Wednesday, May 7, 2014
Patrons will go to the election booths May 20 to help keep Mountain View School District 244’s programs on tap for the 2014-15 school year.
The levy request of $2,663,246 remains at exactly the same amount as last year, which will leave taxpayers coming up with the same amount which is a little more than $3 per thousand of assessed value after homeowner’s exemption. For example, a person whose home is valued at $100,000 would pay approximately $300 for the year.
“I believe the board, administration and school staffs are doing a good job at being wise stewards of the taxpayer’s money,” said Superintendent Kent Stokes. This is Stokes’ first year in the district.
Since Stokes came on board, one of his focuses has been to clean up the district’s properties.
“We have been doing a lot of that and I’m proud of the outcome,” he said.
Steve Higgins, Grangeville High School principal, agreed.
“We’ve made things look a lot nicer, including removing some old fence at GHS and a lot of work I’ve seen go into Clearwater Valley schools,” he said. “It looks great and it hasn’t cost a bunch of money, just the time put into it.”
Stokes said right now the focus is on maintaining programs but there are also projects that must be completed to help keep the schools in good order.
“Clearwater Valley Elementary School in Kooskia needs a new roof and that is something we will address right away,” he said.
Cameras are currently being installed at the district’s schools to – for one reason – deter bomb threats that have been ongoing for the past several years at GHS. This project, Stokes said, is nearly complete.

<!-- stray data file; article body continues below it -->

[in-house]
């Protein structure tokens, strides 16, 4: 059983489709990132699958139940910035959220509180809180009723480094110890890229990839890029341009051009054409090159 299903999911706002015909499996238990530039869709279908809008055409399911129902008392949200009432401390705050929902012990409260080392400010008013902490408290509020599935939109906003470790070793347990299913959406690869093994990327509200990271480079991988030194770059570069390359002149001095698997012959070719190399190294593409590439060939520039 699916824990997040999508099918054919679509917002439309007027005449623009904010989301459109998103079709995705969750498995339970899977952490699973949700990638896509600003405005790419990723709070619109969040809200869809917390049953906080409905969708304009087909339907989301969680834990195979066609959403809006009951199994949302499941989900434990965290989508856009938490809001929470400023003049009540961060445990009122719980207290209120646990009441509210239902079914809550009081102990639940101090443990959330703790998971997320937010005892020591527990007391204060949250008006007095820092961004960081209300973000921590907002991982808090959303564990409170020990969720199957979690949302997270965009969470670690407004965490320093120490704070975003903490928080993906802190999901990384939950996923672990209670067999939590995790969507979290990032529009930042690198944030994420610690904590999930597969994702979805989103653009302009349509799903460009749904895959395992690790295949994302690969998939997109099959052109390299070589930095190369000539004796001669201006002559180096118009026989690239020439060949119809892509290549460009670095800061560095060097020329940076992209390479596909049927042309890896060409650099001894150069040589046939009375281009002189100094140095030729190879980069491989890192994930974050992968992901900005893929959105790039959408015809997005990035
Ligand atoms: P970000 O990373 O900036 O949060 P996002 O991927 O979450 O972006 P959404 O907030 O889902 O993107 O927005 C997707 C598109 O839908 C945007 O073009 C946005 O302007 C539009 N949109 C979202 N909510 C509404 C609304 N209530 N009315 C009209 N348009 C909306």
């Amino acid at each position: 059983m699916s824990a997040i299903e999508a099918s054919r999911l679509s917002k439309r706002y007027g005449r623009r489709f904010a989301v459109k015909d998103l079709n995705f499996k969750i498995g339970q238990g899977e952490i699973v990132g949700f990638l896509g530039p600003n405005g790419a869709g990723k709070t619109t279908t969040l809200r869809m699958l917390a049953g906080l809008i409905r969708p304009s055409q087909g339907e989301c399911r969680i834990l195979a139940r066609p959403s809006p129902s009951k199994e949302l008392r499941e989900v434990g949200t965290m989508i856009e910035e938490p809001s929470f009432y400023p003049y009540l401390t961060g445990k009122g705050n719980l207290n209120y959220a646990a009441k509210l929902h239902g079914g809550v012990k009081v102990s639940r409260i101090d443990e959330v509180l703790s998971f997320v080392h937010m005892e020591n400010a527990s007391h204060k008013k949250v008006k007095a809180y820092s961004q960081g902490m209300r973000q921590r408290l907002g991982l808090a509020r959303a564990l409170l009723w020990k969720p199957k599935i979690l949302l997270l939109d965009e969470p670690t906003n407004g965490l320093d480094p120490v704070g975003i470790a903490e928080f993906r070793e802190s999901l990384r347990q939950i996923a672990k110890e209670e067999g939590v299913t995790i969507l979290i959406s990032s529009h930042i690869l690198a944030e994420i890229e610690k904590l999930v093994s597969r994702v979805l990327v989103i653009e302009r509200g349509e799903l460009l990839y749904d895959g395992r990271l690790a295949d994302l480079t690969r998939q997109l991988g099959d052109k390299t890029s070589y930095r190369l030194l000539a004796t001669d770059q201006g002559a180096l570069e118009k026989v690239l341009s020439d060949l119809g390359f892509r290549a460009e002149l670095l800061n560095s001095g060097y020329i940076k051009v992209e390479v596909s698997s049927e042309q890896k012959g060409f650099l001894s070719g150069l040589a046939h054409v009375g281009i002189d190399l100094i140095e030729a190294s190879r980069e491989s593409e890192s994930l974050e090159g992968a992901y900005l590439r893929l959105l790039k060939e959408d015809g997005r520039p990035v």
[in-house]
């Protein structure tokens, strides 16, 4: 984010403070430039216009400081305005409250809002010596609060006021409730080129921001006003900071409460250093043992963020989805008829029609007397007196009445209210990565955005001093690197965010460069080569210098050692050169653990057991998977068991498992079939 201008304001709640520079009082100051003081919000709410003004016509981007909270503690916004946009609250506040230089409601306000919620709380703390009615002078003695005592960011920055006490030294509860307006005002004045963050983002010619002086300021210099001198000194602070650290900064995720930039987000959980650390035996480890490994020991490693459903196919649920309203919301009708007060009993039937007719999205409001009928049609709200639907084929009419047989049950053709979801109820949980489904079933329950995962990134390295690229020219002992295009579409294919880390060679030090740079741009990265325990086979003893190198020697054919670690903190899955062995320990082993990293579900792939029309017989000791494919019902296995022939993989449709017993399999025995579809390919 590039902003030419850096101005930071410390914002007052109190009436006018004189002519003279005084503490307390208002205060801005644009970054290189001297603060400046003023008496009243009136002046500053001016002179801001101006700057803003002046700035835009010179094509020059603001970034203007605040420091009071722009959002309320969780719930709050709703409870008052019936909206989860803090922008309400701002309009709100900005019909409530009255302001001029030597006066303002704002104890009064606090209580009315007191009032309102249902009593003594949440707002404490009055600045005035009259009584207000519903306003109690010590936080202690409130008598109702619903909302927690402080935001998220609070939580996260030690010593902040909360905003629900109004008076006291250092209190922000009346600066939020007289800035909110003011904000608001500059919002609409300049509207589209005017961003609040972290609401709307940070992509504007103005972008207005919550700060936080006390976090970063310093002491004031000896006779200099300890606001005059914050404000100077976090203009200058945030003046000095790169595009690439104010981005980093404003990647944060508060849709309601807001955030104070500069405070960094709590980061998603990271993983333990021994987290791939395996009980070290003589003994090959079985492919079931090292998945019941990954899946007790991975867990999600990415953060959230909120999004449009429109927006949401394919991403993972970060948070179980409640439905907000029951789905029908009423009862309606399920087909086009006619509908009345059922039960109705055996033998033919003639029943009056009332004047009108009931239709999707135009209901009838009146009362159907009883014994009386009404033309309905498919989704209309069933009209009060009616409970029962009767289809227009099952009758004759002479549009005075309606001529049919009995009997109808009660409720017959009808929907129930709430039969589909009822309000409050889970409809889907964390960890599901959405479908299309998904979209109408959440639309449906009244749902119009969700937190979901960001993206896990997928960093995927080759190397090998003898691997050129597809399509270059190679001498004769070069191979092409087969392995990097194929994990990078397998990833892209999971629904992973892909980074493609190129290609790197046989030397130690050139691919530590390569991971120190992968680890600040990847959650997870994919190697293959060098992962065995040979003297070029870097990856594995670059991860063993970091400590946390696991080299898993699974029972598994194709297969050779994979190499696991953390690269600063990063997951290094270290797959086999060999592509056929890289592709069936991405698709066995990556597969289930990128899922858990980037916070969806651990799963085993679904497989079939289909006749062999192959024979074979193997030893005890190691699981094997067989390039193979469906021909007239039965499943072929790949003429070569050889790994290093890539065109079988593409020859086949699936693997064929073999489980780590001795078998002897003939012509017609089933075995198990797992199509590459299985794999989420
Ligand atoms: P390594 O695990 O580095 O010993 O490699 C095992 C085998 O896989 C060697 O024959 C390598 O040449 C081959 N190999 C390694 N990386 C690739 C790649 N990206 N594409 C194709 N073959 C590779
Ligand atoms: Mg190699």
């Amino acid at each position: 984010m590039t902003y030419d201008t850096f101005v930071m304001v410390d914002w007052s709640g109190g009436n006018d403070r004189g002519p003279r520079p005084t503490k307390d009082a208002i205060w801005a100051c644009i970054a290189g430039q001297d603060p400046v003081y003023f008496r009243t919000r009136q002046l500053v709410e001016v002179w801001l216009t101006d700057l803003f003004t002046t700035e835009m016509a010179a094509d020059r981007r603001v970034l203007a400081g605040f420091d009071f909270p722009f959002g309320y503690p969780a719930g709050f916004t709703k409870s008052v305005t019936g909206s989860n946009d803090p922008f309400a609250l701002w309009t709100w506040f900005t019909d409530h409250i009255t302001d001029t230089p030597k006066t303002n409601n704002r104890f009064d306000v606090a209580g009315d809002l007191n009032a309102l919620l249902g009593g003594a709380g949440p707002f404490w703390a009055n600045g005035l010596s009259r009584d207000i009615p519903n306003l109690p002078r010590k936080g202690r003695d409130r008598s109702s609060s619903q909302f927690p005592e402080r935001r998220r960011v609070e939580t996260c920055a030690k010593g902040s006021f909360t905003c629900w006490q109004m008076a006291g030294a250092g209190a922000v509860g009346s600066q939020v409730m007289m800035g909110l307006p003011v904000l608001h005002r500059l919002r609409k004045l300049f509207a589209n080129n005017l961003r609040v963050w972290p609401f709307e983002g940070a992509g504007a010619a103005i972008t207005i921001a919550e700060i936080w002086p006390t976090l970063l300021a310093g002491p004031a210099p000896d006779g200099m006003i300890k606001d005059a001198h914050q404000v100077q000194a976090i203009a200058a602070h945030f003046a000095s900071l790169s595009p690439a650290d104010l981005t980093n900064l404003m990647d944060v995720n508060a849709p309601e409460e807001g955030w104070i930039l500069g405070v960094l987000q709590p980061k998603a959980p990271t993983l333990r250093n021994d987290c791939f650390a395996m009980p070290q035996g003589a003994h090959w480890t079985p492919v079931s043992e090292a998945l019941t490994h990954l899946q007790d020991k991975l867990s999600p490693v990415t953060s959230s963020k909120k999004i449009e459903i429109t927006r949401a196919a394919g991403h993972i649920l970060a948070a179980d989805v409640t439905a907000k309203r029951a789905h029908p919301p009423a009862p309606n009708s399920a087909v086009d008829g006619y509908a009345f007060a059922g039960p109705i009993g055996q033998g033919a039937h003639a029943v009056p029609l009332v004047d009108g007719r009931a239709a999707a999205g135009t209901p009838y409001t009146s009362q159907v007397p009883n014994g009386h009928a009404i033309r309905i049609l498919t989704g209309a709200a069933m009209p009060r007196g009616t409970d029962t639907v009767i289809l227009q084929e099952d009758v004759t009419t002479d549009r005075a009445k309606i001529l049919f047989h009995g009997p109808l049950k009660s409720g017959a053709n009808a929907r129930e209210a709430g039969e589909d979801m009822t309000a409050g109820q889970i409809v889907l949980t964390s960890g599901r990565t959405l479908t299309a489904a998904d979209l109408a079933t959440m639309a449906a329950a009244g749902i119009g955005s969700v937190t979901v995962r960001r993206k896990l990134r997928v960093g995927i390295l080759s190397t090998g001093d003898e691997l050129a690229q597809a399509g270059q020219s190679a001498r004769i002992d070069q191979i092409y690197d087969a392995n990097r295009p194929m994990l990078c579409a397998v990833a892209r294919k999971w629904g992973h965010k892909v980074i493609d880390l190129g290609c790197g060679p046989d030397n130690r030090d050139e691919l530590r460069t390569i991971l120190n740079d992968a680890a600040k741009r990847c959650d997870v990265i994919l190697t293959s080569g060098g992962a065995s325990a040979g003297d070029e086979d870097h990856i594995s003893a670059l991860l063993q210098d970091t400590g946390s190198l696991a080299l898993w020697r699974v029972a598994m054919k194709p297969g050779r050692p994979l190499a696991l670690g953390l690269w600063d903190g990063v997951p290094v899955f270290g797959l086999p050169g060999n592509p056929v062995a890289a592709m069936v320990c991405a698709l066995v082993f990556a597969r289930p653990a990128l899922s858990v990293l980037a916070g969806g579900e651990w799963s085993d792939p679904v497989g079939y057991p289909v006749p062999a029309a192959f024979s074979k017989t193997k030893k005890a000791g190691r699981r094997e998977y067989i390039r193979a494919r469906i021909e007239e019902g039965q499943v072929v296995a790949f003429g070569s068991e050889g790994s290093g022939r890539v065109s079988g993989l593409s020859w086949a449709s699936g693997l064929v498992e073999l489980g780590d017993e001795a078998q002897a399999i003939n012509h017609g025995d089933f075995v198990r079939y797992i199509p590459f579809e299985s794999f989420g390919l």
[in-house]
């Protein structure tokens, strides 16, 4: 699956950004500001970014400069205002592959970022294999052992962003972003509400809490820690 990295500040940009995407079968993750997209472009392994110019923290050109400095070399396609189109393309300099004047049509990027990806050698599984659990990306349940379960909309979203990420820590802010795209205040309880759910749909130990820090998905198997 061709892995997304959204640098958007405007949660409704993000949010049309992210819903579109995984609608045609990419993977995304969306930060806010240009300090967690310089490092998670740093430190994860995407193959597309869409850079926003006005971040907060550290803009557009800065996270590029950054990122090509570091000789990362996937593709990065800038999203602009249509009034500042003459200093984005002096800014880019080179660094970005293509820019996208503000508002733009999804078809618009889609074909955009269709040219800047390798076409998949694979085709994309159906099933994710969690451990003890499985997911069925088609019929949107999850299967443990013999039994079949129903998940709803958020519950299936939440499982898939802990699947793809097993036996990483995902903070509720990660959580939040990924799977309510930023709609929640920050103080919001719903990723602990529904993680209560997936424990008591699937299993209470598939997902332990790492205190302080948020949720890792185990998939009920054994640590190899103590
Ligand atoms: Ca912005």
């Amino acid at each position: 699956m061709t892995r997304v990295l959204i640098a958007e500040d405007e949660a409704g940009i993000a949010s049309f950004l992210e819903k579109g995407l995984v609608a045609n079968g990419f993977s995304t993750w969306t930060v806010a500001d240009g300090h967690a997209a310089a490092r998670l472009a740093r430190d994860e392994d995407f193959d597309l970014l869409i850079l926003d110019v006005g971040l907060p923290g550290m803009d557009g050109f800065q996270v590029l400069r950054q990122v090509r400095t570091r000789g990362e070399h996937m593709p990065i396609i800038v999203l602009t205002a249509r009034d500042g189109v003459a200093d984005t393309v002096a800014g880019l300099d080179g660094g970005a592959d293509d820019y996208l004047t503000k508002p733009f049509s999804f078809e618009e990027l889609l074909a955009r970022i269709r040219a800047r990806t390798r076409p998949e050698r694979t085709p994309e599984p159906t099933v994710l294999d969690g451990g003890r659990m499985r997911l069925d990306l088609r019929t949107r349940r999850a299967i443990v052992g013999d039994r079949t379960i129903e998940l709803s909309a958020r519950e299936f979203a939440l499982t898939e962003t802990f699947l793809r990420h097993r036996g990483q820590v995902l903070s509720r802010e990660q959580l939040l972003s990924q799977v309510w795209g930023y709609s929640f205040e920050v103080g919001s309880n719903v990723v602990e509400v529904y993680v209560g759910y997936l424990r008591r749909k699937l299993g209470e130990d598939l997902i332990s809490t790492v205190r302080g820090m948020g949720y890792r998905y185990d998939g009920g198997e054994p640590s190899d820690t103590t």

Textbook purchases will continue to update current academic needs, and throughout the next few years computers will be updated not only to keep up with technology but also because Windows XP support has ended.
“Our computers are working well with little need for assistance and we will continue to use them until they are no longer viable,” Higgins said. “But without tech support for XP, if something goes wrong, those computers will go and will be replaced as we go along.”
Stokes is optimistic about the future, he said, but added if the state does not change its funding formula things will get difficult.
“We need stable funding from the state,” he said. “We need to be able to count on what they provide to our schools, above and beyond what forest funds have done.”
Higgins said the area has always been great at supporting its schools.
“I’m proud of our communities for their backing our schools around our region,” he said. “We are really fortunate.”
If the levy were not to pass, drastic cuts would ensue, Stokes said: there is no way around it.
“I feel good about what our schools are doing and what they are able to offer,” he said. “I ask and thank our community for its continued support. We are working to live within our means and I think our patrons appreciate that tenacity.”